SEO IMPACT Issue 1 – Blogging with Images
I’m a huge blogger, I write articles on various different blogs every week. I work on my articles every day and believe that good SEO practices for every blogger should be second nature. They shouldn’t interfere with the flow of content or the creation process of that content AT ALL!
All too often I see people cramming keywords into articles; it misleads readers into believing the content is something it isn’t, it makes the content hard to read or understand and it creates a bad user experience in general. Emphasis is given on the search engines funnelling traffic to the page more than the page serving it’s actual purpose (sadly it’s all too common for the purpose is of these pages to be simply to funnel traffic). Similarly I see bloggers finding sneakier ways to cloak their affiliate links and make it look like real content when in actual fact that it’s autoblogged content served with the sole purpose of channelling people to their affiliate links and generating revenue. Practices like aren’t great for the web overall. It dilutes good information and makes it harder to find what you need. I’m not saying you shouldn’t focus on earning revenue, and by all means earning money is a brilliant motivator, but you should only earn money for work that is good enough.
Good SEO is a way of providing the right content to the right user when they want it. What the content creator wants to happen is have the content in the top 10 listings for any given search term. For instance I am going to provide some tips on the SEO impact of blogging with images therefore I want this post to rank highly for a term like ‘blogging with images‘ or ‘image SEO impact‘ because I want to tell people about good SEO practice when using images and they want to know about it.
Blogging with Images
Using images in blogs is common place, in fact most blog posts written by a real person (not autoblogged) will probably have a hand picked related picture to include – even if just to brighten things up. When users focus solely on search engines you don’t see nearly as much colour, design or flare in a website – that includes seeing far less images. My opinion on that little observation is (and you may not know this but…) search engines can’t look at images and so they are unnecessary when targeting just search engines. A human sees a picture and it can portray a thousand words but when a search engine sees it all it can do is admire the… uh… bytes.
There is a number of way for you to help the search engines figure out what is in your images.
- The Filename/Title
- Alternate Text
- Alternate Description
The first tip is to use a filename that describes the picture. Try use a name that allows you to identify the photo without actually having to see a preview or open it. Additionally you can specify a file title too and it’s probably beneficial but I’ve never noticed much of a difference including it or not. I just simply add it because it provides a way of including a second variant of the file name to help users find it who would search for it with slightly different search terms.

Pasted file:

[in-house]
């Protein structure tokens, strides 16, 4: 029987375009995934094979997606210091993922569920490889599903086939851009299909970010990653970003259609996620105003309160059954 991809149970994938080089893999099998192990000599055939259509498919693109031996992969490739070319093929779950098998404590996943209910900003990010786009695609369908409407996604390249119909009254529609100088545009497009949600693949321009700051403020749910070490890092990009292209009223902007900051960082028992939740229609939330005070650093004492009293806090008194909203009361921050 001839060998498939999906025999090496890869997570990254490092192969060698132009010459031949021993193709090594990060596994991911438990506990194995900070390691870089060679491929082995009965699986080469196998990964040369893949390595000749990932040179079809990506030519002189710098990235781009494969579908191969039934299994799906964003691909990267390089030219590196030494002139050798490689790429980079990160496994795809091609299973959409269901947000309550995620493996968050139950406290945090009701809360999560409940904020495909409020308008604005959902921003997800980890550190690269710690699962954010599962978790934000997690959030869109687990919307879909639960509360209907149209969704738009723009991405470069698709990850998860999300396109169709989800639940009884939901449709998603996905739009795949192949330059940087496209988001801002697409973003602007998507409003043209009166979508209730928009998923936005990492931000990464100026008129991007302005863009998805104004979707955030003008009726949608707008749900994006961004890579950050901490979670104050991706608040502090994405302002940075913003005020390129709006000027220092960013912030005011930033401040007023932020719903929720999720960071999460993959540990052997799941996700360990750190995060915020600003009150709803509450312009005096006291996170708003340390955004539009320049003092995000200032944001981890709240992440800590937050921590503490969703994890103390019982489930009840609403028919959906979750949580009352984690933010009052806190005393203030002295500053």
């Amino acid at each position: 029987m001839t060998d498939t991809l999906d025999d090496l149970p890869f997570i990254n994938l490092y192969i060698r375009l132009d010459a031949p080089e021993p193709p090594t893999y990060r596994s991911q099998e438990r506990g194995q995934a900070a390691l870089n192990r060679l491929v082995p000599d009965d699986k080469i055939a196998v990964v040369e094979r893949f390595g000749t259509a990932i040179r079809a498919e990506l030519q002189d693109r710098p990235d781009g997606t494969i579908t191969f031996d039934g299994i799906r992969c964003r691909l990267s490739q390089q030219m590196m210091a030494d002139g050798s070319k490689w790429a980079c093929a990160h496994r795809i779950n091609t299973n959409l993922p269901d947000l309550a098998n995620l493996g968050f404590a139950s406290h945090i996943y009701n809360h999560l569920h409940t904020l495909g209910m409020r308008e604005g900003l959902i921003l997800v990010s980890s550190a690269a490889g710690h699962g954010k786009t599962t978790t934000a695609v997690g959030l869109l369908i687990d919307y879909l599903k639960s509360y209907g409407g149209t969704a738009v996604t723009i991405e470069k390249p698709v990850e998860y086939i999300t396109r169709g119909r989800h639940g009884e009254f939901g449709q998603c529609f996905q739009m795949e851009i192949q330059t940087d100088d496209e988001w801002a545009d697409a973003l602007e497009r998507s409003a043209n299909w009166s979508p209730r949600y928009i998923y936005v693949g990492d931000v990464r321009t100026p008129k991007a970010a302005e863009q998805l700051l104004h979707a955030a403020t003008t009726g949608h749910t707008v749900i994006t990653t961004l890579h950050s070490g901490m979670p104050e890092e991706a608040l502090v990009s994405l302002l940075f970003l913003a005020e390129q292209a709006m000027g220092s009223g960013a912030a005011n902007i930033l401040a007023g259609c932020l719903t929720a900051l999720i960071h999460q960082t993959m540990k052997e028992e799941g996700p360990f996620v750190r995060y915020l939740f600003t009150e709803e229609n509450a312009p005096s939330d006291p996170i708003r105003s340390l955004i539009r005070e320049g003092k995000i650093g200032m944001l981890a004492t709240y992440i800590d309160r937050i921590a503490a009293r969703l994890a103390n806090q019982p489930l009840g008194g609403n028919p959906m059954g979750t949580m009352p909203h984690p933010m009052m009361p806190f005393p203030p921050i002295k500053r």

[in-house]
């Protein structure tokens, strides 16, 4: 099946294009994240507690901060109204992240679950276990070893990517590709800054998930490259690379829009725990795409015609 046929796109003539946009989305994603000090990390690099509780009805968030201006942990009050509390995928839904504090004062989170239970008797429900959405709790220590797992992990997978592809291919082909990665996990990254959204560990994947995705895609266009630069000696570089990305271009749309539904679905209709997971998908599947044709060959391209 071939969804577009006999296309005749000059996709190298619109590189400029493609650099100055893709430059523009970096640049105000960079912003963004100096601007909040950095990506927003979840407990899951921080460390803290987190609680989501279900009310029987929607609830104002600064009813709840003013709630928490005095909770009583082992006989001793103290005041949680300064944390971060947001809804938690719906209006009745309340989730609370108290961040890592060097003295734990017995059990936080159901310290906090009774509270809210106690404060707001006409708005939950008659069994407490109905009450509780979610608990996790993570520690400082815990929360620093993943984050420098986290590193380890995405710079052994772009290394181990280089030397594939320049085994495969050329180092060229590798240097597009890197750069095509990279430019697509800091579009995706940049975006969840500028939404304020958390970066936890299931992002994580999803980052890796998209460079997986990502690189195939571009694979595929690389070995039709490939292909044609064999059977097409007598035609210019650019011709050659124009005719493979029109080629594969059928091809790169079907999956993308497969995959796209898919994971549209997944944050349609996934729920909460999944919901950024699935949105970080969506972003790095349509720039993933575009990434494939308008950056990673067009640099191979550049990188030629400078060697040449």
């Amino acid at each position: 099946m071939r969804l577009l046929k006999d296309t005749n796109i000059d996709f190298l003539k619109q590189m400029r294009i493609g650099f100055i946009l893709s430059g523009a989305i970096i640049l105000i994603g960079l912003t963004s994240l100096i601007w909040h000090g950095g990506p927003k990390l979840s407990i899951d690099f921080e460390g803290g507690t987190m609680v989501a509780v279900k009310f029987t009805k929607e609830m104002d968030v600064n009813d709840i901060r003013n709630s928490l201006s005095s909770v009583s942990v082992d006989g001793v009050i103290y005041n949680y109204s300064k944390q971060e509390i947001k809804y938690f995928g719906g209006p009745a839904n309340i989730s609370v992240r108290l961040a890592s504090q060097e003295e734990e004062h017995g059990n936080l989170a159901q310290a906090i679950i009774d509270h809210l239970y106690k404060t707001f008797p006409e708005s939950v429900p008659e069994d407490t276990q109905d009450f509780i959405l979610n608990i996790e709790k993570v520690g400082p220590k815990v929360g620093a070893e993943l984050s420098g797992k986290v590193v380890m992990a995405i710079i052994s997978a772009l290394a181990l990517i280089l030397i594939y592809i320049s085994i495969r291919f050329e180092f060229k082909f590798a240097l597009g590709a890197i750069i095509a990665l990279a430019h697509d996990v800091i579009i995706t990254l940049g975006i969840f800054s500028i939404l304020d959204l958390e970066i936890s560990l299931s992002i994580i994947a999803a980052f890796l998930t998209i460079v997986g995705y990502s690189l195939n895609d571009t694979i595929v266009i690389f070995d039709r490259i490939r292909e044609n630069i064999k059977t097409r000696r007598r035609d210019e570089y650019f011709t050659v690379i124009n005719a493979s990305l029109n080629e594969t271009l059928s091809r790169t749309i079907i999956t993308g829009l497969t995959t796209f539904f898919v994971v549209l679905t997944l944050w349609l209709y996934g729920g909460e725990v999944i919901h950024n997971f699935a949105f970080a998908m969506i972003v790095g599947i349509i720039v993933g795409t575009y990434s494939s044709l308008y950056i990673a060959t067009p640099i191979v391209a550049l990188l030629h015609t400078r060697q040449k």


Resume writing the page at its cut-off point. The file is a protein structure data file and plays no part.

The Alt tag
The alternate text has huge SEO impact for images.
alt="alt text" is used by browsers and screen readers to provide an alternitive text for users that can’t see the image – by either a: having a screen/phone/browser that doesn’t support viewing the image and b: and I feel this if far more important – for users who are blind or cannot see for another reason. For your mark-up to validate you need to include the
alt tag along with the
src tag for all images but it’s commonly left out.
What you should include in your
alt tag is what you would tell a blind person to inform them of the content of the picture – search engines, after all, are technically blind too. Try to include one or 2 keywords here, maybe even add a long-tail keyword too.
My opinion on the huge SEO boost acquired from using the
alt tag with images is from 2 main reasons. 1: It provides you a place to add additional keywords to your page improving the impact of that content for that particular search term. 2: Google likes the web to be for everybody, they value you highly if you include a group that is generally excluded from the web.
The Desc tag
The alternate description is very similar to the alternate text. The overall SEO impact of the
desc="description" tag, in my experince, is minimal if at all but it doesn’t need to be used purely because it has SEO clout. I use it to describe the whole content of my images for the reasons I give above – screen readers and blindness. Plus it doesn’t hurt to include it.
- Images, when used correctly, have a pretty big effect on your on-page SEO. Use them to your advantage by including them for the user’s delight but describing them for the search engines at the same time.
- Try to provide a descriptive file name for your picture, one that will identify the file without you having to see it or open it. You can have a second name for each file by using the
title="Title"tag so you can have 2 variants of the same file name per file.
- Keywords can be added to the
alttag of images. Adding keywords here does not disrupt the flow of your content or make it unreadable.
desctags should contain something that describes your file as if the person it was intended for was blind.
Notice: WP_Query was called with an argument that is deprecated since version 3.1.0!
caller_get_postsis deprecated. Use
ignore_sticky_postsinstead. in /var/www/html/wp-includes/functions.php on line 4080